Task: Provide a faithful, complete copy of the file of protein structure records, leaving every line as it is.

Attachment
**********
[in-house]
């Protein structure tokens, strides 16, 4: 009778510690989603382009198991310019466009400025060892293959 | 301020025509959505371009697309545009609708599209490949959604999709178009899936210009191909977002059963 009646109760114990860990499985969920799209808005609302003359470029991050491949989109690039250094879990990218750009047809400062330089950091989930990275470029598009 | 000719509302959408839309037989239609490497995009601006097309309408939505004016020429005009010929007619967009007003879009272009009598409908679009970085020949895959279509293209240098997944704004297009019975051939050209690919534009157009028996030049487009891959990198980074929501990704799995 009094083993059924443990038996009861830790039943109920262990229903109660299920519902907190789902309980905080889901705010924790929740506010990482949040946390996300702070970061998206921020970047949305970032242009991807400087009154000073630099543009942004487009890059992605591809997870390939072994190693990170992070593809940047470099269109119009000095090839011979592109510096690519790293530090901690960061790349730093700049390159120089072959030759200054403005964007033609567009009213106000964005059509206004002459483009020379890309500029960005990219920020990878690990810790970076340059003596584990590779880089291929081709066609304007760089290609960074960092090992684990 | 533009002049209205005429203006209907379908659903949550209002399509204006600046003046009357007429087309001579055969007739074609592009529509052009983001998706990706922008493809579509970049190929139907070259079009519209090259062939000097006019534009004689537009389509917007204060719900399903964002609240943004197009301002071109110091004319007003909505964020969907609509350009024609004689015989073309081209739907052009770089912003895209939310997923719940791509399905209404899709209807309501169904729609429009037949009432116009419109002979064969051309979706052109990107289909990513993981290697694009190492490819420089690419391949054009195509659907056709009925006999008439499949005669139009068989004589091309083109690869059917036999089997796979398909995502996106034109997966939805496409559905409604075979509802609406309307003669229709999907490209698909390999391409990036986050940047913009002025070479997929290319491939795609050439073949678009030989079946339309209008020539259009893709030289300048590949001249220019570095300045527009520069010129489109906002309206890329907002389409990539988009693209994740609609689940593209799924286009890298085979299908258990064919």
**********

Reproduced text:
[in-house]
């Protein structure tokens, strides 16, 4: 009778510690989603382009198991310019466009400025060892293959 | 301020025509959505371009697309545009609708599209490949959604999709178009899936210009191909977002059963 009646109760114990860990499985969920799209808005609302003359470029991050491949989109690039250094879990990218750009047809400062330089950091989930990275470029598009 | 000719509302959408839309037989239609490497995009601006097309309408939505004016020429005009010929007619967009007003879009272009009598409908679009970085020949895959279509293209240098997944704004297009019975051939050209690919534009157009028996030049487009891959990198980074929501990704799995 009094083993059924443990038996009861830790039943109920262990229903109660299920519902907190789902309980905080889901705010924790929740506010990482949040946390996300702070970061998206921020970047949305970032242009991807400087009154000073630099543009942004487009890059992605591809997870390939072994190693990170992070593809940047470099269109119009000095090839011979592109510096690519790293530090901690960061790349730093700049390159120089072959030759200054403005964007033609567009009213106000964005059509206004002459483009020379890309500029960005990219920020990878690990810790970076340059003596584990590779880089291929081709066609304007760089290609960074960092090992684990 | 533009002049209205005429203006209907379908659903949550209002399509204006600046003046009357007429087309001579055969007739074609592009529509052009983001998706990706922008493809579509970049190929139907070259079009519209090259062939000097006019534009004689537009389509917007204060719900399903964002609240943004197009301002071109110091004319007003909505964020969907609509350009024609004689015989073309081209739907052009770089912003895209939310997923719940791509399905209404899709209807309501169904729609429009037949009432116009419109002979064969051309979706052109990107289909990513993981290697694009190492490819420089690419391949054009195509659907056709009925006999008439499949005669139009068989004589091309083109690869059917036999089997796979398909995502996106034109997966939805496409559905409604075979509802609406309307003669229709999907490209698909390999391409990036986050940047913009002025070479997929290319491939795609050439073949678009030989079946339309209008020539259009893709030289300048590949001249220019570095300045527009520069010129489109906002309206890329907002389409990539988009693209994740609609689940593209799924286009890298085979299908258990064919």